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From Jan Lehnardt <m...@jan.io>
Subject Re: Shard Splitting API Proposal
Date Sun, 17 Feb 2019 07:32:31 GMT
Heya Nick,

Nicely done. I think even though the majority of the discussion had already happened here,
the RFC nicely pulled together the various discussion threads into a coherent whole.

I would imagine the discussion on GH would be similarly fruitful.

I gave it my +1, and as I said on the outset: I'm very excited about this feature!

Best
Jan
—

> On 15. Feb 2019, at 23:45, Nick Vatamaniuc <vatamane@gmail.com> wrote:
> 
> Decided to kick the tires on the new RFC proposal issue type and created
> one for shard splitting:
> 
> https://github.com/apache/couchdb/issues/1920
> 
> Let's see how it goes. Being it's the first one let me know if I missed
> anything obvious.
> 
> Also I'd like to thank everyone who contributed to the discussion. The API
> is looking more solid and is much improved from where it started.
> 
> Cheers,
> -Nick
> 
> 
> 
>> On Wed, Feb 13, 2019 at 12:03 PM Nick Vatamaniuc <vatamane@gmail.com> wrote:
>> 
>> 
>> 
>>> On Wed, Feb 13, 2019 at 11:52 AM Jan Lehnardt <jan@apache.org> wrote:
>>> 
>>> 
>>> 
>>>> On 13. Feb 2019, at 17:12, Nick Vatamaniuc <vatamane@gmail.com> wrote:
>>>> 
>>>> Hi Jan,
>>>> 
>>>> Thanks for taking a look!
>>>> 
>>>>> On Wed, Feb 13, 2019 at 6:28 AM Jan Lehnardt <jan@apache.org> wrote:
>>>>> 
>>>>> Nick, this is great, I have a few tiny nits left, apologies I only now
>>> got
>>>>> to it.
>>>>> 
>>>>>> On 12. Feb 2019, at 18:08, Nick Vatamaniuc <vatamane@gmail.com>
>>> wrote:
>>>>>> 
>>>>>> Shard Splitting API Proposal
>>>>>> 
>>>>>> I'd like thank everyone who contributed to the API discussion. As
a
>>>>> result
>>>>>> we have a much better and consistent API that what we started with.
>>>>>> 
>>>>>> Before continuing I wanted to summarize to see what we ended up with.
>>> The
>>>>>> main changes since the initial proposal were switching to using
>>> /_reshard
>>>>>> as the main endpoint and having a detailed state transition history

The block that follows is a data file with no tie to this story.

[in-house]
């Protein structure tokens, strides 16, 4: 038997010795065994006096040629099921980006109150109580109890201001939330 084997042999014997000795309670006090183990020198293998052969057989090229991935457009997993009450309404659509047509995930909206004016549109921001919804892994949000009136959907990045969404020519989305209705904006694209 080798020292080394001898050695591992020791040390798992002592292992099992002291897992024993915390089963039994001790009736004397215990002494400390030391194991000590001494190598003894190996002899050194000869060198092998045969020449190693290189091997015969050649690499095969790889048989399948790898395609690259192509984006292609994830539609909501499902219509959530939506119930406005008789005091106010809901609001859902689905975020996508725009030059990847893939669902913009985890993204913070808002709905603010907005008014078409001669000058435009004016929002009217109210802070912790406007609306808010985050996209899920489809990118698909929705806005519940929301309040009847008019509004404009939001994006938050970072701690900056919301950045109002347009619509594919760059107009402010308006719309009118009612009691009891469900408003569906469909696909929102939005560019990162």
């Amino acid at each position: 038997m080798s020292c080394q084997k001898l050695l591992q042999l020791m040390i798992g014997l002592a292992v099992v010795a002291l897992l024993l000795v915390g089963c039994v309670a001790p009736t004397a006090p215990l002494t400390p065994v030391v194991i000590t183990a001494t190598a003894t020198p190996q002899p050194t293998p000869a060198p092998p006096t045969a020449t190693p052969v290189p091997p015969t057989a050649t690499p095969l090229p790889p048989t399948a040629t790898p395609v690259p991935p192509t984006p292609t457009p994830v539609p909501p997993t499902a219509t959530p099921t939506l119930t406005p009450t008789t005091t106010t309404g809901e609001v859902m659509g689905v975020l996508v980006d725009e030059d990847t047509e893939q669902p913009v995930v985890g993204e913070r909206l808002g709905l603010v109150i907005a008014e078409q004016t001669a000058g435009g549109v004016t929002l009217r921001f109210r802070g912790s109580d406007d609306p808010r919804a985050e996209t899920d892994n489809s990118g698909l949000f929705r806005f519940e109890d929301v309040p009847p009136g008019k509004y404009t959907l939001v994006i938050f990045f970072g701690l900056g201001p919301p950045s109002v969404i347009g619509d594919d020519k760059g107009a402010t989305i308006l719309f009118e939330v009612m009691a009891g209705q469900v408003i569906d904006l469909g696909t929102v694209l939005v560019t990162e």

>>> for
>>>>>> jobs.
>>>>>> 
>>>>>> * GET /_reshard
>>>>>> 
>>>>>> Top level summary. Besides the new _reshard endpoint, there `reason`
>>> and
>>>>>> the stats are more detailed.
>>>>>> 
>>>>>> Returns
>>>>>> 
>>>>>> {
>>>>>>  "completed": 3,
>>>>>>  "failed": 4,
>>>>>>  "running": 0,
>>>>>>  "state": "stopped",
>>>>>>  "state_reason": "Manual rebalancing",
>>>>>>  "stopped": 0,
>>>>>>  "total": 7
>>>>>> }
>>>>>> 
>>>>>> * PUT /_reshard/state
>>>>>> 
>>>>>> Start or stop global rebalacing.
>>>>>> 
>>>>>> Body
>>>>>> 
>>>>>> {
>>>>>>  "state": "stopped",
>>>>>>  "reason": "Manual rebalancing"
>>>>>> }
>>>>>> 
>>>>>> Returns
>>>>>> 
>>>>>> {
>>>>>>  "ok": true
>>>>>> }
>>>>>> 
>>>>>> * GET /_reshard/state
>>>>>> 
>>>>>> Return global resharding state and reason.
>>>>>> 
>>>>>> {
>>>>>>  "reason": "Manual rebalancing",
>>>>>>  "state": “stopped”
>>>>>> }
>>>>> 
>>>>> More a note than a change request, but `state` is a very generic term
>>> that
>>>>> often confuses folks when they are new to something. If the set of
>>> possible
>>>>> states is `started` and `stopped`, how about making this endpoint a
>>> boolean?
>>>>> 
>>>>> /_reshard/enabled
>>>>> 
>>>>> {
>>>>>  "enabled": true|false,
>>>>>  "reason": "Manual rebalancing"
>>>>> }
>>>>> 
>>>>> 
>>>> I thought of that as well. However _reshard/state seemed consistent with
>>>> _reshard/jobs/$jobid/state. Setting "state":"stopped" _reshard/state
>>> will
>>>> lead to all individual running job state to become "stopped" as well.
>>> And
>>>> "running" will make jobs that are not individually stopped also become
>>>> "running". In other words since it directly toggle job's state (with a
>>> job
>>>> being to override stopped state) I like that it had the same arguments
>>> 
>>> Got it, makes perfect sense.
>>> 
>>>> and": true|false
>>>> 
>>>> 
>>>>> 
>>>>>> * GET /_reshard/jobs
>>>>>> 
>>>>>> Get the state of all the resharding jobs on the cluster. Now we have
a
>>>>>> detailed
>>>>>> state transition history which looks similar what _scheduler/jobs
>>> have.
>>>>>> 
>>>>>> {
>>>>>>  "jobs": [